South Korean Defense Minister Lee Jong-sup had the 50-minute trilateral talks with US Defense Secretary Lloyd Austin and Japanese Defense Minister Nobuo Kishi at noon local time. The rare in-person meeting was held on the sidelines of the three-day Shangri-La Dialogue Asian security summit that runs until Sunday in Singapore.
The defense chiefs discussed ways to enhance trilateral security cooperation against North Korean threats and address other common security challenges in the Indo-Pacific region, according to the joint press statement.
The three leaders promised to continue close trilateral coordination toward the goal of achieving complete denuclearization and establishing permanent peace on the Korean Peninsula.
Sending message to Pyongyang
Lee, Austin and Kishi specifically agreed to cope with North Korea’s weapons of mass destruction and ballistic missile programs through “concerted trilateral cooperation.”
Notably, the three ”further committed to conduct trilateral missile warning and ballistic missile search and tracking exercises” in the joint press statement.
The drills mainly aim to enhance interoperability and coordination over detecting, tracking and assessing ballistic targets.
In essence, South Korea, the US, and Japan agreed to regularize and publicize the two types of trilateral exercises that have been deliberately conducted low-key, South Korean senior officials, who wished to remain anonymous, at the Defense Ministry said during a closed-door briefing.
The three countries have staged the Pacific Dragon ballistic missile defense exercise in Hawaii on the occasion of the biennial Rim of the Pacific (RIMPAC) Exercise.
In addition, the three countries have failed to stage simulation-based “missile warning exercises” every three months as they agreed, one of the officials explained.
The senior official elucidated that the decision mainly aims to “send an external signal” and message to North Korea which has heightened tensions on the Korean Peninsula.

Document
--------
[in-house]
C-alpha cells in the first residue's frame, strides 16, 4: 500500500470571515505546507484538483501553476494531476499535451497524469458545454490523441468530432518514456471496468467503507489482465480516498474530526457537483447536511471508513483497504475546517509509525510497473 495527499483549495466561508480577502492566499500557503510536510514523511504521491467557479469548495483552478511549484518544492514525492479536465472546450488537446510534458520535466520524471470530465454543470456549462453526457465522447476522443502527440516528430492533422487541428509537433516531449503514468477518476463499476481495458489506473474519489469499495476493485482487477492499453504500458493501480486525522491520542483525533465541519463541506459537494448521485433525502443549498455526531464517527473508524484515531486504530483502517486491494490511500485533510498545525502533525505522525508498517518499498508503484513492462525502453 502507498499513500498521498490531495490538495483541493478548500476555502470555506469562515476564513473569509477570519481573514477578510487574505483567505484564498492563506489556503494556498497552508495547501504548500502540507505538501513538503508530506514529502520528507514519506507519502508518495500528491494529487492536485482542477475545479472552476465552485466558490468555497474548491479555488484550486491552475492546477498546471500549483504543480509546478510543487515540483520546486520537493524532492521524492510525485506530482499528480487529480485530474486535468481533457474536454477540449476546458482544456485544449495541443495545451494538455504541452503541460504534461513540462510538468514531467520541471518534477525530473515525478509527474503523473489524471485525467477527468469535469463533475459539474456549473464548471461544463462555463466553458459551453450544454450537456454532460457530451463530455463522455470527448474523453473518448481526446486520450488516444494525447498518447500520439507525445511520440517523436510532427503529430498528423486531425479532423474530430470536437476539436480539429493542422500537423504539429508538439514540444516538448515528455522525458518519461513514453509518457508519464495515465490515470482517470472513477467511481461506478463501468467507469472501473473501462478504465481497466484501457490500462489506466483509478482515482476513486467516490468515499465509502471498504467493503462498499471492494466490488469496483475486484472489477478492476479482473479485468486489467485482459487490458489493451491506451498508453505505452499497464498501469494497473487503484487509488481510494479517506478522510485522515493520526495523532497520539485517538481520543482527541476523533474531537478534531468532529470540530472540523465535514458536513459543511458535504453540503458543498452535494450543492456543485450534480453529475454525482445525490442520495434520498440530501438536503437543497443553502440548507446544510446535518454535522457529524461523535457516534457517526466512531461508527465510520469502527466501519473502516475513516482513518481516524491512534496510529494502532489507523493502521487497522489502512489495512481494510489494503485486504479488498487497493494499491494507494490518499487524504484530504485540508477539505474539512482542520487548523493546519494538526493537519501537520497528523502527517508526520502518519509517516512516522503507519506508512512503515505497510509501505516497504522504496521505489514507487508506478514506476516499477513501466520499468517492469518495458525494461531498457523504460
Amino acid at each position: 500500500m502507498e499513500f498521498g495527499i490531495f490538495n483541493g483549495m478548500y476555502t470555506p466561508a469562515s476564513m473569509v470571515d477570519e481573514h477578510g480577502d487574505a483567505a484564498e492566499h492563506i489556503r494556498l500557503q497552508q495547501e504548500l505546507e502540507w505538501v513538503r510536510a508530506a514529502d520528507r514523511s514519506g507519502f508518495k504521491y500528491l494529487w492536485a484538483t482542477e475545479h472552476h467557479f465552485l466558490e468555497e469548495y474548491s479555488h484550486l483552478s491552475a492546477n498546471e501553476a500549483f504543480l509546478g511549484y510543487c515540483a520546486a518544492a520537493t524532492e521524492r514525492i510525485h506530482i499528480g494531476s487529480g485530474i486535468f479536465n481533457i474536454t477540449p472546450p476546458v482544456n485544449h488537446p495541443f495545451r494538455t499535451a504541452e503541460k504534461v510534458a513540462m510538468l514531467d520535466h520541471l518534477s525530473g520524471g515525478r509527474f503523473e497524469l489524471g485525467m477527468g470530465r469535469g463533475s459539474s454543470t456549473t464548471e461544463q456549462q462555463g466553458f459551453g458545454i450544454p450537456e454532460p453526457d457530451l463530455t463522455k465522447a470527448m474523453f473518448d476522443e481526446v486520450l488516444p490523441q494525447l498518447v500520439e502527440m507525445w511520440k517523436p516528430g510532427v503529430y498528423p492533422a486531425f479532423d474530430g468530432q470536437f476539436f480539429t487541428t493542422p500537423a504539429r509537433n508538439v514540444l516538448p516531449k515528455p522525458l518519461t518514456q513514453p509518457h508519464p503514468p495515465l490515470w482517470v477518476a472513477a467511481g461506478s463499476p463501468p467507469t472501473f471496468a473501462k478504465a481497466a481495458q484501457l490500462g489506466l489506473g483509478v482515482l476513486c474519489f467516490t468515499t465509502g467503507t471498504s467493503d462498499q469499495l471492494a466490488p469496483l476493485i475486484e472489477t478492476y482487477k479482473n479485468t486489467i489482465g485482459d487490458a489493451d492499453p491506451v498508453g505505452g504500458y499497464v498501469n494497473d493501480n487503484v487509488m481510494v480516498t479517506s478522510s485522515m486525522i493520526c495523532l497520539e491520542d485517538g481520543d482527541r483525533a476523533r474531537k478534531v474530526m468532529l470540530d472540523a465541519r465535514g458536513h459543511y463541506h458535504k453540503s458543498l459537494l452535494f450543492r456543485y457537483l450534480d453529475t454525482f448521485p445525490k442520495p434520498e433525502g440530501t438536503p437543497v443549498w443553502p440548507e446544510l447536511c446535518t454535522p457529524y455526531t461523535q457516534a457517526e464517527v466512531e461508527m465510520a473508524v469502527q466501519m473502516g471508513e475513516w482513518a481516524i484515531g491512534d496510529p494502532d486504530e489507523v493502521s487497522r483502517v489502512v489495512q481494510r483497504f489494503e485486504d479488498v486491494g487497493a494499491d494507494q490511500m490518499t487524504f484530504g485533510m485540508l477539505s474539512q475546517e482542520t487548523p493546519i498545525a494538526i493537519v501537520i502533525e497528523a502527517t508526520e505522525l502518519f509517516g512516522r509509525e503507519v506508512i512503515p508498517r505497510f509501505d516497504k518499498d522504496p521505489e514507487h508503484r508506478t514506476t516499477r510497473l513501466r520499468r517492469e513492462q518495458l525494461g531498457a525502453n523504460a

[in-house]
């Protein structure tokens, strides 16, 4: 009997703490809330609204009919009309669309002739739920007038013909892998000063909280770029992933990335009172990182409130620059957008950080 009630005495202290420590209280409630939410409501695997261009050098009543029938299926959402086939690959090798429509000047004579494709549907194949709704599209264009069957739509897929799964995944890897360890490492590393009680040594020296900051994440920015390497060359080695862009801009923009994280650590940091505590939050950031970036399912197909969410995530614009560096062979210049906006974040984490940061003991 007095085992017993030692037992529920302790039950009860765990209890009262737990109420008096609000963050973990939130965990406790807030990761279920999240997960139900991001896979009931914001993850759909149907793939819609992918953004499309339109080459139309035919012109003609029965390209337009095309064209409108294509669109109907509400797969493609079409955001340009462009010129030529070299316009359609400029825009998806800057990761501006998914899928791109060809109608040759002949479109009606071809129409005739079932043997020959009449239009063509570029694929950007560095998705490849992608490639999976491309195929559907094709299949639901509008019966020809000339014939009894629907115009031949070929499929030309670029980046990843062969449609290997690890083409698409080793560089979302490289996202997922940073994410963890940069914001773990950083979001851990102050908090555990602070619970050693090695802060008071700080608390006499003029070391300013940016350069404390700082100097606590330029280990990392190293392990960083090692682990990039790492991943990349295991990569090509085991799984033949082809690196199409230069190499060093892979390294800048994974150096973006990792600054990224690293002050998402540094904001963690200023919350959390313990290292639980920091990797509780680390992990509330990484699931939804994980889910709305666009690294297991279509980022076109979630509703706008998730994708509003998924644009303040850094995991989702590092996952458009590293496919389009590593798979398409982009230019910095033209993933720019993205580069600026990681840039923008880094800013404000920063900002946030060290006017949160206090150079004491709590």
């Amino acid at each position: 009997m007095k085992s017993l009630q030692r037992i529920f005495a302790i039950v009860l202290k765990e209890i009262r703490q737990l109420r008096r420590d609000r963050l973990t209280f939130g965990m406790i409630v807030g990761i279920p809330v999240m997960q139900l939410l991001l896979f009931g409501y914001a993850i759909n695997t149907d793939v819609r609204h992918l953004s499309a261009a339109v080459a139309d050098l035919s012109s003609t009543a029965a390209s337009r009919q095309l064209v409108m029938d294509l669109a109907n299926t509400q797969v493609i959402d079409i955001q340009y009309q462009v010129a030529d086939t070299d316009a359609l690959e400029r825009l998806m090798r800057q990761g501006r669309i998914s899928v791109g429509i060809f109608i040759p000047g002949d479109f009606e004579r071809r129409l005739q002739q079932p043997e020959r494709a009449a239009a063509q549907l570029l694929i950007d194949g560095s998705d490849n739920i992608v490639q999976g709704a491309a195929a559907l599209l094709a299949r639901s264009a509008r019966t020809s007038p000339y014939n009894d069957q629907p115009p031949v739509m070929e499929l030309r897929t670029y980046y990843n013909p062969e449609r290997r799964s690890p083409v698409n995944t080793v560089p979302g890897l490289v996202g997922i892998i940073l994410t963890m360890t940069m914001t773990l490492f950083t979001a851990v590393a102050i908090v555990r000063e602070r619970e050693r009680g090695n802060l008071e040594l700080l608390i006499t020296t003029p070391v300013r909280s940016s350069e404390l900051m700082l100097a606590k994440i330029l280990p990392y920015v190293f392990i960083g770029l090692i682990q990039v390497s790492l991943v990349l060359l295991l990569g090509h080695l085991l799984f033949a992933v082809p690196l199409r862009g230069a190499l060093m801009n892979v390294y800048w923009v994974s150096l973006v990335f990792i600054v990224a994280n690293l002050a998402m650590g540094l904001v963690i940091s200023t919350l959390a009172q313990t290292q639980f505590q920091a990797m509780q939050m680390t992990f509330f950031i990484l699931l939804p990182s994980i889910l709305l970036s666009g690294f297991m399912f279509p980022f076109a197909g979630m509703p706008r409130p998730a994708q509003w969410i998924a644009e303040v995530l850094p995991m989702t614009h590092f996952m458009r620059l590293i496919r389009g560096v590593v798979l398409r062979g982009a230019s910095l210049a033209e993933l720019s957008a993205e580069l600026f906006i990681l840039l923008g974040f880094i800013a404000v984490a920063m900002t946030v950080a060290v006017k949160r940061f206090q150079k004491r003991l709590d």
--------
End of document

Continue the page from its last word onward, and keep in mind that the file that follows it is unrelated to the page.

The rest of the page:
North Korea has launched 31 ballistic missiles including intercontinental ballistic missiles in less than six months this year, breaking the previous record of 25 in 2019.
“(The three) agreed to expeditiously set up plans for the trilateral exercises and conduct them as scheduled without any setbacks in light of the grave situation,” the South Korean official said during a closed-door briefing.
Further trilateral actions
The three defense chiefs also agreed to “identify further trilateral actions in order to address DPRK ballistic missile launches” in the joint statement.
The South Korean official explained that the three countries will come up with measures at the working-level talks.
But one of the ways could be the resumption of trilateral non-military trainings such as Search and Rescue Exercise (SAREX) and a counter-terrorism exercise that have been suspended in the wake of military dispute between Seoul and Tokyo in 2018. At the time, Japan accused a South Korean navy destroyer of directing its fire-control radar at a Japanese military surveillance aircraft.
The official said South Korea’s position is to gradually resume the trilateral exercises to improve the interoperatnilby among the three countries.
“But North Korea’s moves will decide the scope of the (trilateral) exercises.“
In the joint statement, the three defense chiefs also “shared the recognition that defense-related confidence building among countries in the region is important,” according to the joint statement.
The leaders “committed to strengthening cooperation to institutionalize such efforts,” it read, without further details. But the senior official said the establishment of hotlines could be one example.
Coordination against regional challenges
The three defense chiefs also took note of the importance of deepening trilateral cooperation on the key regional issues in the Indo-Pacific region through various channels such as information sharing, high-level policy consultations, and combined exercises.
The joint statement also carried their united message against China’s attempt to change the status quo although it did not make any direct mention of China.
“They expressed strong opposition to any unilateral actions that seek to alter the status quo and increase tensions in the region,” it said, recognizing the importance of peace and stability in the Taiwan Strait.
“They shared concerns on activities that are inconsistent with the international rules-based order and stressed the importance of freedom of navigation and overflight.”
The move is in line with the Biden administration’s Indo-Pacific engagement strategy that aims to align and coordinate the three countries’ regional strategies and handle North Korean threats and other regional issues through trilateral channels.
The trilateral meeting was held for the first time since November 2019, when the three defense chiefs met on the occasion of the sixth ASEAN Defense Ministers’ Meeting Plus held in Bangkok.
The defense ministerial talks also came days after the chief envoys and vice foreign ministers of the three countries met in Seoul earlier this month.